The rain was falling, lazy at first, on the windshield. It was like the pitter patter of my lost youth. My little brother died in a car accident when I was six. And I’m sorry that I’ve gotten off track again, I’m telling you the things I want you to hear because from the first time I met you, I knew that you wanted to fix things; so I pretended to be broken. Maybe the reason you’ve failed at mending is because I’ve never told you about that night in Benton Harbor. Lying has become some strange habit that I can’t seem to break. Your mouth is open, and your head is nodding back and forth against the seat.

She appeared on the side of the road, standing in the gravel, in a streak of headlights. It was mid-summer, the rain was warm, and the cicada’s were buzzing in the jack pines. I remember hoping desperately that I did not seem insane.

“Looking for a ride?” I asked, and I was certain that I should have just said, “Hop in,” and that she would think that I was going to cut her into little pieces and mail her across the continental United States.

Rain ran smoothly down her face and hung from her thick top lip. She had blond hair, and skinny white legs. She looked up the road at the stream of headlights coming her way. “As long as you promise not to do anything funny.” She said.

I laughed, which wasn’t funny at all, and I was afraid she’d step back into the night, the pines, and the rain from which she’d appeared. She was beautiful. I remember thinking that if God existed, she would step into my car, and I asked Him if I could have this one thing, on the lonely drive to my mother’s funeral.

“Are you starting to understand?” I ask, you as the car rolls by Paw-Paw and onward on this lonely stretch of road. The rolling hills pillowed softly by the mothering clouds.

She had a distant look in her eyes, like she was from Atlantis, a place my mother had read about to me as a child.  I told her that I was driving to my mother’s funeral, and her face grew a bit distant and pinched as if she was smoking a cigarette.

What a strange question for a highway girl to ask someone she had just met. She turned to me, her green eyes so intent, so close, and I wanted to capture the whole of the ocean in a single bottle, to lay it at her feet. I said, “It is not an easy thing, this living.” She smiled and played with the cigarette lighter.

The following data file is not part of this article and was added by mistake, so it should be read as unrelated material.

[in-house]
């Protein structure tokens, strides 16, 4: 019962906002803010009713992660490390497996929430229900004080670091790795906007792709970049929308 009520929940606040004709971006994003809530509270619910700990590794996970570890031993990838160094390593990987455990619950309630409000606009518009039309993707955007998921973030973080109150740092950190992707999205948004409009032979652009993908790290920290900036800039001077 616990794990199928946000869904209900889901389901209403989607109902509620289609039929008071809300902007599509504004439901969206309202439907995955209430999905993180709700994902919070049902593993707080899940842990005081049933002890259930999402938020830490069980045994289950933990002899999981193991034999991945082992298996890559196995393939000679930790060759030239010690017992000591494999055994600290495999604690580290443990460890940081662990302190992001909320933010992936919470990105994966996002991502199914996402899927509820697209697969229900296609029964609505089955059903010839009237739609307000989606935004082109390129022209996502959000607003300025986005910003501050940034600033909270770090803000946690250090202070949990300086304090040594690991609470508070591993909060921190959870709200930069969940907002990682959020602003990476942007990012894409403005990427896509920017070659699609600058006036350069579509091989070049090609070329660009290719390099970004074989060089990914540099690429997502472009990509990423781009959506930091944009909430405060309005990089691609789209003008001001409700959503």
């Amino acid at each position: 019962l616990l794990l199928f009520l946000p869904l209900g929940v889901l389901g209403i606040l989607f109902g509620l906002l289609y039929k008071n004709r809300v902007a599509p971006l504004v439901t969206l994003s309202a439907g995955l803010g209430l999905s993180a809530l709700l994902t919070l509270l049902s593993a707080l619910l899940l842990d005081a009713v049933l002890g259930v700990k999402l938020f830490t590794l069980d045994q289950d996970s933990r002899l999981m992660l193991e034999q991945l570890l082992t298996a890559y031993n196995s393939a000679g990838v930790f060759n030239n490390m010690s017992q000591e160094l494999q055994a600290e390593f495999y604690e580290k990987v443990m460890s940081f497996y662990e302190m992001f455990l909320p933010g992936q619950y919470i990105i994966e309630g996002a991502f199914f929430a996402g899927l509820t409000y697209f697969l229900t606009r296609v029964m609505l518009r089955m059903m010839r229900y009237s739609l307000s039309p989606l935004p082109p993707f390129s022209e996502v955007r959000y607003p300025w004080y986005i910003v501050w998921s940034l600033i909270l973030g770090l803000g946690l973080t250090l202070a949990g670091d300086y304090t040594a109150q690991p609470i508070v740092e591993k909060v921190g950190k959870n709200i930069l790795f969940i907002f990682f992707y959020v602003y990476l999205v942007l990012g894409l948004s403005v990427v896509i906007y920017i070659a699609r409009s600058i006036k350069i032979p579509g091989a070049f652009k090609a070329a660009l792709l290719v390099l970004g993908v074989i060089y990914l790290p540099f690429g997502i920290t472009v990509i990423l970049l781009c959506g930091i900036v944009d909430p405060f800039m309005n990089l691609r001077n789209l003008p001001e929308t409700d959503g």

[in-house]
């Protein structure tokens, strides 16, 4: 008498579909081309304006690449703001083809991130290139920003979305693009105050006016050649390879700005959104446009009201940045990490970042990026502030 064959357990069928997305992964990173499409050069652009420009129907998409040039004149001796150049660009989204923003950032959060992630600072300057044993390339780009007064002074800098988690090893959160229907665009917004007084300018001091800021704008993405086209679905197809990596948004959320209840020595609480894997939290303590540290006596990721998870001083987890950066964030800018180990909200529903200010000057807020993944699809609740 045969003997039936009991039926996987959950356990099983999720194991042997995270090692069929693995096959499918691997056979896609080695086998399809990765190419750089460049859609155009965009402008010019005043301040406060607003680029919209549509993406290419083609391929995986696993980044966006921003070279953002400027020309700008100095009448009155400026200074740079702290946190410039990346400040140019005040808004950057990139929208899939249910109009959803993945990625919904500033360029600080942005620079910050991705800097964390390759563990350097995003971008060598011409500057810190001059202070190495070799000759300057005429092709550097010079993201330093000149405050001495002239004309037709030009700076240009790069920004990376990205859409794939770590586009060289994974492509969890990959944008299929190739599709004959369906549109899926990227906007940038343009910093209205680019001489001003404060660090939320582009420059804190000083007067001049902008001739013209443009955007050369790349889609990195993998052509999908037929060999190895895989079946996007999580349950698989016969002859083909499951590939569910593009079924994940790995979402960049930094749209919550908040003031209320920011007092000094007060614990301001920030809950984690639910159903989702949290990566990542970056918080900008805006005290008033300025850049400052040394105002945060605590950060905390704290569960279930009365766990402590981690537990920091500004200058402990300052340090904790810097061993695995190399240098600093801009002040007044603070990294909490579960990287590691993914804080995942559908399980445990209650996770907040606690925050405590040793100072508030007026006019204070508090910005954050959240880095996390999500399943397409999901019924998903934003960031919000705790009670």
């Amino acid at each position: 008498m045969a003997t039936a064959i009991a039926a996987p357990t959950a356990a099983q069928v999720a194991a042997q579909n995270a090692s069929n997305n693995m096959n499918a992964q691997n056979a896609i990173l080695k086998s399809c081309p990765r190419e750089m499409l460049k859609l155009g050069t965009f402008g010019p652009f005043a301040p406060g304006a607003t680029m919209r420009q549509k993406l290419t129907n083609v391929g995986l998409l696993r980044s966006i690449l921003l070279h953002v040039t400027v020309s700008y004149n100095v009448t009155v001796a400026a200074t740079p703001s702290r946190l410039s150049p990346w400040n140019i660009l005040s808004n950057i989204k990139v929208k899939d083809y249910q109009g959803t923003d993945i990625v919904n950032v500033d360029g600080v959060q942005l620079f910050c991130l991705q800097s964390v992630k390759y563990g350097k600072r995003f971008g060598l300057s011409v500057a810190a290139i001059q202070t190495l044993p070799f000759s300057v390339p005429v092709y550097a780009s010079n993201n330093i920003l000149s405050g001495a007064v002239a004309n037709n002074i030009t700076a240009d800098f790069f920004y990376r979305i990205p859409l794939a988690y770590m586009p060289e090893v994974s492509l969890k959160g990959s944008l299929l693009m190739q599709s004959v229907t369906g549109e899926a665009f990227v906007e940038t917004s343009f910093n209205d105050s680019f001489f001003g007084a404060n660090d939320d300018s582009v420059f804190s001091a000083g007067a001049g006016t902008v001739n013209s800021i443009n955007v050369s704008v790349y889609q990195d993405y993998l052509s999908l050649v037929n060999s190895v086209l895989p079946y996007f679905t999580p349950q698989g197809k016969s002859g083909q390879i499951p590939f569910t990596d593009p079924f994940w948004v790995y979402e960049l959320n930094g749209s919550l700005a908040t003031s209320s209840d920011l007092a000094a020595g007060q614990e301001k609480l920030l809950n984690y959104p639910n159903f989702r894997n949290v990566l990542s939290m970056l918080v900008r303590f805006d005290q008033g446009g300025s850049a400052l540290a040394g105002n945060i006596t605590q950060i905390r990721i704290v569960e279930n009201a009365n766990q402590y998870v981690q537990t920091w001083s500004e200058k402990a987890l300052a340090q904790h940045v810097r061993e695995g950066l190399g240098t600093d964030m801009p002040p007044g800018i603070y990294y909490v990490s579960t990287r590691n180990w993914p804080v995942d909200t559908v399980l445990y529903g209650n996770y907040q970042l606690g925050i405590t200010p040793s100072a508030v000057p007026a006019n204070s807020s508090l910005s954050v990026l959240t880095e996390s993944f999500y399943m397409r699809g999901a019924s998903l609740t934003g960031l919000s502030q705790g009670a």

“That’s what I’ve gathered,” She answered, her words, like her, sweet and wet. And as you sigh, and relax into the cushion of the seat, I think that’s all I’ve ever been looking for, the mystery between two people. I met you that next year on the boardwalk, in Ocean City, eating funnel cake in the warm sun, I remember that you already felt like home.

I asked her where she was from. She didn’t answer. “What is your favorite type of food?” she asked, her hair curling in the warm air.

I told her that I loved a good milkshake, and she asked if we could stop because she hadn’t eaten in a millennium. I pulled off the road, onto the Business 94. We crossed into Benton Harbor and stopped at a diner. I parked the car around back, so I could watch her feet kick up rain.

I opened the thick glass door for her: the hostess, and two old men, playing a game of cards looked up from beneath their jowls. And here’s the part that I know you won’t believe, but they saw it too, and if I could find those old men, I would, they would confirm for you that I’m telling the truth. She was an angel.

She was that sort of inexplicably sexy that is felt, rather than seen. She wasn’t some magazine girl; she was a flesh and blood beauty. She had long blond hair with brown roots untouched by the sun, her chest was marginal, her legs long, like some mystery buried beneath miles of ocean. She wore jean shorts that were a little small and a long blue t-shirt fell below her waist. She was the most beautiful thing placed on earth.

And I’ve wanted to tell you this so you know that it’s not your fault. You mumble something in your sleep about not liking strangers, and I smooth your brow.

We sat in our booth and tried to shake off the rain; the two men stopped playing cards and stared. One of them smiled at me, he had a gap between his two front teeth. Even then, I thought of how jealous of me he must have been, and looking back I am jealous of that boy in the booth as well. I put “American Pie” on the jukebox and mumbled along stupidly, and even though I am tone deaf, you have always loved to hear me sing.

“And here’s the strange thing.” I say, as you clench your jaw and your teeth click together, like keys on a type writer.  I don’t remember what we talked about. Even if I told you all the words, it wouldn’t make sense. She spoke in the tongue of angels and flipped her hair away from the circles under her eyes, not to be flirtatious, but because it needed to be done. She told me a thousand things by the way she held her fork, so lightly, in her left hand. I’ll tell you it this way instead: she liked the way I folded the napkin in my lap, if given the choice, she would have been born again as a fish because of all that open sea. She told me she’d always thought of the earth as a small place between water and the sky and how said it was to be stuck between places we can never reach.